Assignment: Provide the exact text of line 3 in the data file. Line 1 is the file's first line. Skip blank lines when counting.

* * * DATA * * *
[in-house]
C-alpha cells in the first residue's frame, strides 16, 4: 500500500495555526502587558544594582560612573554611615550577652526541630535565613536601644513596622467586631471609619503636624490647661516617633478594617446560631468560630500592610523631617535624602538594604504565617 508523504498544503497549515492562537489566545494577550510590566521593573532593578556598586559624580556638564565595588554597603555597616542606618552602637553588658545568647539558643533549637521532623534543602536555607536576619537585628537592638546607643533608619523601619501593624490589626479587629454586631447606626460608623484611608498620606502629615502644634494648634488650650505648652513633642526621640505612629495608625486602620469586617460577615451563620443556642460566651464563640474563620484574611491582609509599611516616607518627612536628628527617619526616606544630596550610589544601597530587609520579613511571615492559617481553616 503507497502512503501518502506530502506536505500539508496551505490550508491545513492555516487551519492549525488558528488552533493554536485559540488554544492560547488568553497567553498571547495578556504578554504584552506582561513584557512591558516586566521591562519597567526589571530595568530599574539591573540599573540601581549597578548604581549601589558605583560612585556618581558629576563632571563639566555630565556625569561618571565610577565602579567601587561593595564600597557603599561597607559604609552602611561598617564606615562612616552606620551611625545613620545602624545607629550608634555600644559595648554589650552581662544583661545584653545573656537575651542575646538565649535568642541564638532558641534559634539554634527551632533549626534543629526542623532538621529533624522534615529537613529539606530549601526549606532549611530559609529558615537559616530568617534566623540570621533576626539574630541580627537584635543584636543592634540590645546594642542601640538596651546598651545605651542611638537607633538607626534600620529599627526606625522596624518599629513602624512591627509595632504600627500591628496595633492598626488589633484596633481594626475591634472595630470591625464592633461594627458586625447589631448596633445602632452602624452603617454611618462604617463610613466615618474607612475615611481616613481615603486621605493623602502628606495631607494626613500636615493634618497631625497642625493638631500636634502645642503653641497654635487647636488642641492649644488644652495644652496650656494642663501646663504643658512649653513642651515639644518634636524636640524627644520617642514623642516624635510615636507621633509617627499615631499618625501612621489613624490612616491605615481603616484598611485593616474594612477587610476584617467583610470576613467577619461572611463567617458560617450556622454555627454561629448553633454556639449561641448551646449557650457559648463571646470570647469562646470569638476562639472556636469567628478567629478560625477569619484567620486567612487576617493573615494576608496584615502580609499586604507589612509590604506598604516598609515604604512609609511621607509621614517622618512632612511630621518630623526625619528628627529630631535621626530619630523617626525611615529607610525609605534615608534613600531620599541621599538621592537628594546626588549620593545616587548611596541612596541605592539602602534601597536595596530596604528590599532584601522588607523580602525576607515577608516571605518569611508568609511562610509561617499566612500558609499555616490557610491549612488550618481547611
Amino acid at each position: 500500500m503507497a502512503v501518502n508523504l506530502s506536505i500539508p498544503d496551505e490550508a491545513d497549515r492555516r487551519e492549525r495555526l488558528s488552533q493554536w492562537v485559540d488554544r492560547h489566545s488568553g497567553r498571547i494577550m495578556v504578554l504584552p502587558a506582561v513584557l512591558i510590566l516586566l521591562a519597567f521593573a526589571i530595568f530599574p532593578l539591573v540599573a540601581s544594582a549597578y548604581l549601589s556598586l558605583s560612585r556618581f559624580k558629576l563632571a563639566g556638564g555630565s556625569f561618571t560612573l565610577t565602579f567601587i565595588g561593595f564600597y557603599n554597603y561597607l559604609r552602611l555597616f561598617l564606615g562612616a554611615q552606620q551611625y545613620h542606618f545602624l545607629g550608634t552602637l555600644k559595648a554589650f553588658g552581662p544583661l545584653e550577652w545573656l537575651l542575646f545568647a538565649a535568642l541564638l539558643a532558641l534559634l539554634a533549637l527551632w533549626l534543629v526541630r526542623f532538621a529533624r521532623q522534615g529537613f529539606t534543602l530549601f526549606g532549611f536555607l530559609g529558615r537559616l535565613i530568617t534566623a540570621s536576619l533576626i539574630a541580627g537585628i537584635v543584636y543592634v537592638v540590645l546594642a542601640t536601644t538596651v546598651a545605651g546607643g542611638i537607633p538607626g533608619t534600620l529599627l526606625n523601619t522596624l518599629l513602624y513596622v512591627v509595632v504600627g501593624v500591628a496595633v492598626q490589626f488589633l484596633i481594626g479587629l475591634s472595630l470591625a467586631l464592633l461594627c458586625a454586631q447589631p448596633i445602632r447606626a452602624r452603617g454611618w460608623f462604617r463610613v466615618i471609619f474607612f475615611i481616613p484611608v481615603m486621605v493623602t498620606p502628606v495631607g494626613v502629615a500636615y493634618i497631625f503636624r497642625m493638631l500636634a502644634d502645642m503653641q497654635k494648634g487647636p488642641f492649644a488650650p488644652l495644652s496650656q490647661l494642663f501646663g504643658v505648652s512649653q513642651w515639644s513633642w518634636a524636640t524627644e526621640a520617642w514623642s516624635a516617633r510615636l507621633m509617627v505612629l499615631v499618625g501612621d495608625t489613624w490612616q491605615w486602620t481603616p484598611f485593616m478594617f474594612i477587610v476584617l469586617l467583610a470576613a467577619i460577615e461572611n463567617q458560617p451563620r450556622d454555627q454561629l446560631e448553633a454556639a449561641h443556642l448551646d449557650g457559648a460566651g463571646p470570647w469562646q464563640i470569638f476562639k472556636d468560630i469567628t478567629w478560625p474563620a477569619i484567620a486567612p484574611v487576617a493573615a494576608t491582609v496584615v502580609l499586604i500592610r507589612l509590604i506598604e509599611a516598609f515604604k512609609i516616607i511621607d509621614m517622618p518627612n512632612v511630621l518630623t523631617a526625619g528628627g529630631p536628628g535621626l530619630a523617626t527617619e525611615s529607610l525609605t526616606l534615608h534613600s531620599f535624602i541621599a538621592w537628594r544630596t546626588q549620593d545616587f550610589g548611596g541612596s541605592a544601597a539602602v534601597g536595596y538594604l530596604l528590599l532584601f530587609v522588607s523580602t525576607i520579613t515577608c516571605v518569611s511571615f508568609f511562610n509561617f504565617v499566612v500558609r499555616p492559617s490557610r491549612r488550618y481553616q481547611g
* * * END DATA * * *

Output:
Amino acid at each position: 500500500m503507497a502512503v501518502n508523504l506530502s506536505i500539508p498544503d496551505e490550508a491545513d497549515r492555516r487551519e492549525r495555526l488558528s488552533q493554536w492562537v485559540d488554544r492560547h489566545s488568553g497567553r498571547i494577550m495578556v504578554l504584552p502587558a506582561v513584557l512591558i510590566l516586566l521591562a519597567f521593573a526589571i530595568f530599574p532593578l539591573v540599573a540601581s544594582a549597578y548604581l549601589s556598586l558605583s560612585r556618581f559624580k558629576l563632571a563639566g556638564g555630565s556625569f561618571t560612573l565610577t565602579f567601587i565595588g561593595f564600597y557603599n554597603y561597607l559604609r552602611l555597616f561598617l564606615g562612616a554611615q552606620q551611625y545613620h542606618f545602624l545607629g550608634t552602637l555600644k559595648a554589650f553588658g552581662p544583661l545584653e550577652w545573656l537575651l542575646f545568647a538565649a535568642l541564638l539558643a532558641l534559634l539554634a533549637l527551632w533549626l534543629v526541630r526542623f532538621a529533624r521532623q522534615g529537613f529539606t534543602l530549601f526549606g532549611f536555607l530559609g529558615r537559616l535565613i530568617t534566623a540570621s536576619l533576626i539574630a541580627g537585628i537584635v543584636y543592634v537592638v540590645l546594642a542601640t536601644t538596651v546598651a545605651g546607643g542611638i537607633p538607626g533608619t534600620l529599627l526606625n523601619t522596624l518599629l513602624y513596622v512591627v509595632v504600627g501593624v500591628a496595633v492598626q490589626f488589633l484596633i481594626g479587629l475591634s472595630l470591625a467586631l464592633l461594627c458586625a454586631q447589631p448596633i445602632r447606626a452602624r452603617g454611618w460608623f462604617r463610613v466615618i471609619f474607612f475615611i481616613p484611608v481615603m486621605v493623602t498620606p502628606v495631607g494626613v502629615a500636615y493634618i497631625f503636624r497642625m493638631l500636634a502644634d502645642m503653641q497654635k494648634g487647636p488642641f492649644a488650650p488644652l495644652s496650656q490647661l494642663f501646663g504643658v505648652s512649653q513642651w515639644s513633642w518634636a524636640t524627644e526621640a520617642w514623642s516624635a516617633r510615636l507621633m509617627v505612629l499615631v499618625g501612621d495608625t489613624w490612616q491605615w486602620t481603616p484598611f485593616m478594617f474594612i477587610v476584617l469586617l467583610a470576613a467577619i460577615e461572611n463567617q458560617p451563620r450556622d454555627q454561629l446560631e448553633a454556639a449561641h443556642l448551646d449557650g457559648a460566651g463571646p470570647w469562646q464563640i470569638f476562639k472556636d468560630i469567628t478567629w478560625p474563620a477569619i484567620a486567612p484574611v487576617a493573615a494576608t491582609v496584615v502580609l499586604i500592610r507589612l509590604i506598604e509599611a516598609f515604604k512609609i516616607i511621607d509621614m517622618p518627612n512632612v511630621l518630623t523631617a526625619g528628627g529630631p536628628g535621626l530619630a523617626t527617619e525611615s529607610l525609605t526616606l534615608h534613600s531620599f535624602i541621599a538621592w537628594r544630596t546626588q549620593d545616587f550610589g548611596g541612596s541605592a544601597a539602602v534601597g536595596y538594604l530596604l528590599l532584601f530587609v522588607s523580602t525576607i520579613t515577608c516571605v518569611s511571615f508568609f511562610n509561617f504565617v499566612v500558609r499555616p492559617s490557610r491549612r488550618y481553616q481547611g